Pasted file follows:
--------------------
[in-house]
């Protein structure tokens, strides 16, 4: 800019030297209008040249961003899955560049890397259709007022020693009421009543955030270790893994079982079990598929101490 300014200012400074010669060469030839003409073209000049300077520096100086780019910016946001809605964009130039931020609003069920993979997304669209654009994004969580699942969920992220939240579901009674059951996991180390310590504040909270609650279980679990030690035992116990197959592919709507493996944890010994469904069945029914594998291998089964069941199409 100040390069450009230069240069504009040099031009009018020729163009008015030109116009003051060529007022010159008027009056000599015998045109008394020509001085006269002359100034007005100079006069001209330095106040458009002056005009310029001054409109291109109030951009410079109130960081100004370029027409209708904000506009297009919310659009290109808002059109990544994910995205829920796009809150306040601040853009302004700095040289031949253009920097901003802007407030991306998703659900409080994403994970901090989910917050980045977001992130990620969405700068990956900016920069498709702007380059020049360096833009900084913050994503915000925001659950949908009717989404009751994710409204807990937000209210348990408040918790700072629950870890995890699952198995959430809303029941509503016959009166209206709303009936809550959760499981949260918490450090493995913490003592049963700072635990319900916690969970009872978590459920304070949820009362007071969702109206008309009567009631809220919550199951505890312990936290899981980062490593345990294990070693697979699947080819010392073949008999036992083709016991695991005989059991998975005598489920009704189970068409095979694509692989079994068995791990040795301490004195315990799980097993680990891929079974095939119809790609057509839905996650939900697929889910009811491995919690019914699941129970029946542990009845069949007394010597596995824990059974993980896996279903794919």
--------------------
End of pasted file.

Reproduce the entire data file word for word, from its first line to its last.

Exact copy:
[in-house]
């Protein structure tokens, strides 16, 4: 800019030297209008040249961003899955560049890397259709007022020693009421009543955030270790893994079982079990598929101490 300014200012400074010669060469030839003409073209000049300077520096100086780019910016946001809605964009130039931020609003069920993979997304669209654009994004969580699942969920992220939240579901009674059951996991180390310590504040909270609650279980679990030690035992116990197959592919709507493996944890010994469904069945029914594998291998089964069941199409 100040390069450009230069240069504009040099031009009018020729163009008015030109116009003051060529007022010159008027009056000599015998045109008394020509001085006269002359100034007005100079006069001209330095106040458009002056005009310029001054409109291109109030951009410079109130960081100004370029027409209708904000506009297009919310659009290109808002059109990544994910995205829920796009809150306040601040853009302004700095040289031949253009920097901003802007407030991306998703659900409080994403994970901090989910917050980045977001992130990620969405700068990956900016920069498709702007380059020049360096833009900084913050994503915000925001659950949908009717989404009751994710409204807990937000209210348990408040918790700072629950870890995890699952198995959430809303029941509503016959009166209206709303009936809550959760499981949260918490450090493995913490003592049963700072635990319900916690969970009872978590459920304070949820009362007071969702109206008309009567009631809220919550199951505890312990936290899981980062490593345990294990070693697979699947080819010392073949008999036992083709016991695991005989059991998975005598489920009704189970068409095979694509692989079994068995791990040795301490004195315990799980097993680990891929079974095939119809790609057509839905996650939900697929889910009811491995919690019914699941129970029946542990009845069949007394010597596995824990059974993980896996279903794919």